Broadcasting From The Home!
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Welcome to the world of home wireless broadcasting!  

Many of us participated in this activity in our youth and... where did it lead?


Below you can view a group of stories and memories of some of those experiences. We welcome the submission of  your story to add to the collection here.

We will also  establish  sections of review articles of home broadcasting units, schematics, etc.

If you have anything that is not listed here please contact us and we would be happy to post it or if a three dimensional object add it to the museum's display.  

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See the Popular Electronics articles on both models
of the Knight Kit Wireless Broadcaster Click Here

Builds a Wireless Broadcaster-Amplifier










 T-50  - T-51
Baby Sitter  Broadcaster

Operating Guide and Instructions

Page Boy is a miniature broadcasting station adjusted to transmit at a frequency of 550 kilocycles to any radio and/or its own special receiver. Page Boy uses the ordinary electrical wiring in the building for "carrier current transmission".

INSTALLATION:- Plug Page Boy into any 105-125 volt AC or DC outlet. (On DC, proper polarity must be obtained for both radio and Page Boy by reversing the plugs one at a time.) On Model T-51, turn switch to "ON' and allow 30 seconds for tubes to heat. Page Boy is now ready to broadcast any sound in the room.

RADIO FOR_ LISTENING:- Tune any radio to 550 kc for listening, using the radio control to regulate the volume of the Page Boy signal. Should 550 kc be occupied by a radio station in your locality, an interfering whistle will be heard or the signal may be lost completely. In this event, a new transmitting frequency must be selected.

RADIO BROADCAST INTERFERENCE:- To select a new frequency, plug radio into an outlet about 20 feet away from Page Boy and dial to a silent spot near 550 kc with radio volume on about half way. Then adjust screw in back of Page Boy by rotating slightly (VERY SLOWLY) to the left (500 to 550) or right (550 to 600) until a howl (acoustic feedback) is heard at the loudest level. Reduce volume on radio and retune to finest point. You now have determined the new listening frequency for use on this radio as well as on others. The Page Boy signal can also be heard with reduced power in the harmonic range which is double and triple the original frequency. For instance, if the pre-set frequency is 550kc, the signal can be heard at 1100 kc and 1650 kc.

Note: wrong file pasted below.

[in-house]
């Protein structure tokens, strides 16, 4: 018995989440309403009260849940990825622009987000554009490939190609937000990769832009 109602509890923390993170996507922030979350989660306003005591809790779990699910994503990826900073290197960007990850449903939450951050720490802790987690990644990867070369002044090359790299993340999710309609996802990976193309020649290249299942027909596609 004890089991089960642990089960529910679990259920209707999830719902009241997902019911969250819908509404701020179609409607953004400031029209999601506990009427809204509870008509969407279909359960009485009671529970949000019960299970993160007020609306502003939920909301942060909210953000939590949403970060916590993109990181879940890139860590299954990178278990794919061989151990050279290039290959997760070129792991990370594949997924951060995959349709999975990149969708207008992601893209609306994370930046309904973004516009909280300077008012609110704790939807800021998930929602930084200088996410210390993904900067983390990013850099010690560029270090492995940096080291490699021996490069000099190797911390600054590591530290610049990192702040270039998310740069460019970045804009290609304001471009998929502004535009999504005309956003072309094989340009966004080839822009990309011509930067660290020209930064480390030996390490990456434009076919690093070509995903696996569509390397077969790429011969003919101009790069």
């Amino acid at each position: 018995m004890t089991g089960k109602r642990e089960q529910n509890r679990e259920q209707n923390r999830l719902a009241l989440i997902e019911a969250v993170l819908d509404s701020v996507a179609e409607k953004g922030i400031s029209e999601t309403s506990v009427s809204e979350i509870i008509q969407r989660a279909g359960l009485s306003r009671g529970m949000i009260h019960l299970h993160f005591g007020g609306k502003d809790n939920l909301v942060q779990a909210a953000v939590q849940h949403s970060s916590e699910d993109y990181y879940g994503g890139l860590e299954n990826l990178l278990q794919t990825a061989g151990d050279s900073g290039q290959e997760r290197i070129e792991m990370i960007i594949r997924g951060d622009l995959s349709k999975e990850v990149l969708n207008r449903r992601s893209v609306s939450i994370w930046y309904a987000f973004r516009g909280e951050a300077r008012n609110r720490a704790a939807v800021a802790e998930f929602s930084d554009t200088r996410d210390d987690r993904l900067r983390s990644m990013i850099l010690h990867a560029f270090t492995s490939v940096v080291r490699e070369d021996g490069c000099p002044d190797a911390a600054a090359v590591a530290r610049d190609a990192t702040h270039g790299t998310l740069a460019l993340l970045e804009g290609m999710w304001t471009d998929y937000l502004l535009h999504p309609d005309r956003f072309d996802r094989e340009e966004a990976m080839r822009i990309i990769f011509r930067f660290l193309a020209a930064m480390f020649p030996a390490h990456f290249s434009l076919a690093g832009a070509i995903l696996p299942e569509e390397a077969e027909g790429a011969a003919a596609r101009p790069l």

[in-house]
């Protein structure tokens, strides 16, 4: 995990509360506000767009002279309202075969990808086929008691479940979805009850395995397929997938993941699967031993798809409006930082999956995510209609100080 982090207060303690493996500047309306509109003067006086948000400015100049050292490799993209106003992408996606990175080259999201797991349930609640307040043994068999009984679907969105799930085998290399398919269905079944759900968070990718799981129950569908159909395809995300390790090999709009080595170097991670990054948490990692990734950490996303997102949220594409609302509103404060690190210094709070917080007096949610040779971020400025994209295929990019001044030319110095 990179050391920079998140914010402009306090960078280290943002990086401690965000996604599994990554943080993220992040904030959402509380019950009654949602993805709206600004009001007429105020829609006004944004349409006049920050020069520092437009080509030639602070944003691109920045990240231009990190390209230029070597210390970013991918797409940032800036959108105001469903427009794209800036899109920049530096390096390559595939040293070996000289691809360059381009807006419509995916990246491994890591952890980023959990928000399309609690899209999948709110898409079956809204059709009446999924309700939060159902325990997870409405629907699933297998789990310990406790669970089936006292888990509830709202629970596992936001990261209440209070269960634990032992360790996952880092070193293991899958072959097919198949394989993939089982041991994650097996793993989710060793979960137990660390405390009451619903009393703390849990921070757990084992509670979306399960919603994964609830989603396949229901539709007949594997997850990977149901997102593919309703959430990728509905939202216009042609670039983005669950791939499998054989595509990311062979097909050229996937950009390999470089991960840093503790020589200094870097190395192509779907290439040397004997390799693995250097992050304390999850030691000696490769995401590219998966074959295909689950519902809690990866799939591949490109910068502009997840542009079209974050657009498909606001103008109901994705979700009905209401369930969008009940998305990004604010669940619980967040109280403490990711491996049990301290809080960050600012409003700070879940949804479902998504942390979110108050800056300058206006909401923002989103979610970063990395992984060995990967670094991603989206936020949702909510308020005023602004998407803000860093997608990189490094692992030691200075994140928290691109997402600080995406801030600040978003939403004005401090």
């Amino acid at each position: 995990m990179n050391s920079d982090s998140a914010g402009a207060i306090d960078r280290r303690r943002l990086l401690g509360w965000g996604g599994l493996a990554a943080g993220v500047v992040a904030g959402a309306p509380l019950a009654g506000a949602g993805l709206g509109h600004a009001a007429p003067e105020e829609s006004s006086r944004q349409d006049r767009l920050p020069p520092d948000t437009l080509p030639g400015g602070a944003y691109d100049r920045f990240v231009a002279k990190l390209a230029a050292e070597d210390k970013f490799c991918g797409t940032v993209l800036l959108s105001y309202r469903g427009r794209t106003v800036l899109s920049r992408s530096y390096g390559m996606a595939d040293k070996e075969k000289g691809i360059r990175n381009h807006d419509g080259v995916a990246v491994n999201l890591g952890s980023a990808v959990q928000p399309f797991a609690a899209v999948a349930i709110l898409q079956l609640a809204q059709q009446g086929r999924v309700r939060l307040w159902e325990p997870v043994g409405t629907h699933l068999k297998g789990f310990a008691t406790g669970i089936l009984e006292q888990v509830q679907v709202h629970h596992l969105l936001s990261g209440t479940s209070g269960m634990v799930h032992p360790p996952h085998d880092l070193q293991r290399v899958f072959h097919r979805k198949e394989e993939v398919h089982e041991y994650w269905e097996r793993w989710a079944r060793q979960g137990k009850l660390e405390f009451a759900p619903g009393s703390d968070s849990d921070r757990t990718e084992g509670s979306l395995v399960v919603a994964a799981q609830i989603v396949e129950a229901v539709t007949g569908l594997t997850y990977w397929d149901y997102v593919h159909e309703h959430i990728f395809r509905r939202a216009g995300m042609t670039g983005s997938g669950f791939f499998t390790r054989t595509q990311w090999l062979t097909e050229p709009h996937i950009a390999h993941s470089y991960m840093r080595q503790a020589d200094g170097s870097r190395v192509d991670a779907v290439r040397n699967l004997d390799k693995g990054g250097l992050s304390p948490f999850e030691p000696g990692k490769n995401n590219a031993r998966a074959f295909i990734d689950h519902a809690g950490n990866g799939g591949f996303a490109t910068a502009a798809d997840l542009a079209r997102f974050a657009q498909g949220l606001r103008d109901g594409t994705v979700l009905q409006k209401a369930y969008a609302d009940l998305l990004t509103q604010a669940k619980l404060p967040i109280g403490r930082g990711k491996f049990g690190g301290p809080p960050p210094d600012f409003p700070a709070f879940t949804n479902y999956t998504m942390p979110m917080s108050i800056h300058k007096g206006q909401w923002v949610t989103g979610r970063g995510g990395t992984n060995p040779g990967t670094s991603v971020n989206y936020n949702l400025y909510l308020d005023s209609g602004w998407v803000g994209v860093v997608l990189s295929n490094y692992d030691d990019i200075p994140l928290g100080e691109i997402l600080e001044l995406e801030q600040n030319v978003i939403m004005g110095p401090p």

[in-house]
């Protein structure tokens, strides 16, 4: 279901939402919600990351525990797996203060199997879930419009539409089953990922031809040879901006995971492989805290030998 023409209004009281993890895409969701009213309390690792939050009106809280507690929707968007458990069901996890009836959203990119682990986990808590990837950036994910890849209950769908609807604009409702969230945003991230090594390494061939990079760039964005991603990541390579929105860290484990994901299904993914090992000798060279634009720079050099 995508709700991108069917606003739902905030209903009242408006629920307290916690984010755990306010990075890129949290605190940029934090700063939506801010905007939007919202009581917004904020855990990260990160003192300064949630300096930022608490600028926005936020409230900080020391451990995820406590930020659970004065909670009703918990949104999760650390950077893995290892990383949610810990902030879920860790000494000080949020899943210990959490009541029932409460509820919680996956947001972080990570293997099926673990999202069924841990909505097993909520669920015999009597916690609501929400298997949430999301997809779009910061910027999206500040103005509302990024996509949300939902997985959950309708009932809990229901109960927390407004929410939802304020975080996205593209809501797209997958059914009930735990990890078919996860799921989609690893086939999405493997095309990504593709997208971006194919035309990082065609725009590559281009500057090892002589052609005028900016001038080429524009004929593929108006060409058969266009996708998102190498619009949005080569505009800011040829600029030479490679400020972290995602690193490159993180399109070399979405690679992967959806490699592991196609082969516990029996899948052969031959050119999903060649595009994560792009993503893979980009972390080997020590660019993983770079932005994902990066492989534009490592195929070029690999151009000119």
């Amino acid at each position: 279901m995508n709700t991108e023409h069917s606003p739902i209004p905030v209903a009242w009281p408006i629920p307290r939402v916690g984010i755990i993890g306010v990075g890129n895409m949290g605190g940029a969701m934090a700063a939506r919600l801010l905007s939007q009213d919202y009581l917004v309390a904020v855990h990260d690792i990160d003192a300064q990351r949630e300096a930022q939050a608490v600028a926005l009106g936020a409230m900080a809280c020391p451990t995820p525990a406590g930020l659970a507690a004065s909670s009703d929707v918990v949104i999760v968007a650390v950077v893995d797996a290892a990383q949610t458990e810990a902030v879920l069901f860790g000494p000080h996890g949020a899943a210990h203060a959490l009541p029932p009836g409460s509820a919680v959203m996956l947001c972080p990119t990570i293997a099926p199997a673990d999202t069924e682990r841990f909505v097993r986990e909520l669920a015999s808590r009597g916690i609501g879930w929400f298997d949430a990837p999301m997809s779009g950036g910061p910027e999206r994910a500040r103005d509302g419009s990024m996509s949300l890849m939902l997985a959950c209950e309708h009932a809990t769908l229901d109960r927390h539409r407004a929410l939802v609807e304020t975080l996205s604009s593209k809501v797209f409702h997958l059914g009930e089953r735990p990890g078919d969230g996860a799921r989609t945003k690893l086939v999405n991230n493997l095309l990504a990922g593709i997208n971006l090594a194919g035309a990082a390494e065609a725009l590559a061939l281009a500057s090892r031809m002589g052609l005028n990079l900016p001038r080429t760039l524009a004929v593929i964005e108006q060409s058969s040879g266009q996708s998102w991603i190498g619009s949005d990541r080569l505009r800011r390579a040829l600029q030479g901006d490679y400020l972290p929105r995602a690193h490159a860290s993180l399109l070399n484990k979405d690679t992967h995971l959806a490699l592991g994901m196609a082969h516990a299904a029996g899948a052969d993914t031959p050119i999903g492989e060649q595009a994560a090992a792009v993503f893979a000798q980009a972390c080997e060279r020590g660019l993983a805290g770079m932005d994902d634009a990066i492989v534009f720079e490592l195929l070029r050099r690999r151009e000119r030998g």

WEAK SIGNAL or LACK OF COMMUNICATION:- Be sure your radio is tuned in accurately. It is best to retune your radio after Page Boy has been on for ten minutes. While the use of Page Boy is simple and non-critical and transmission may be effected over long distances (on the same power transformer), its full efficiency may be impeded in circuits which are heavily loaded with large motors, oil burners, elevator mechanisms, electric heaters, hot plates, flat irons, toasters, etc. Separate circuits or an intervening transformer in the electrical circuit will block the Page Boy signal and can be overcome by installing a simple and inexpensive capacity bridge at your fuse box or across the terminals of the transformer.

HUM or NOISE:- Hum is not normal during Page Boy operation. It is usually caused by your own radio which is generating the noise or hum. Many small AC-DC radios in use have no proper isolation of their rectifying action from the power line, causing a hum or buzz. This will not prevent transmission. If the noise is not objectionable, it can be disregarded. Should you find it objectionable, our specially designed Z2 filter will correct the situation. Simply plug the filter into the electric socket; then plug your radio into the filter receptacle.

Noises from electrical appliances which interfere with ordinary radio reception will also interfere with the Page Boy signals. Our Z2 filter may also be used on the offending appliances and the results in quieter radio reception as well as Page Boy operation are usually worth the investment.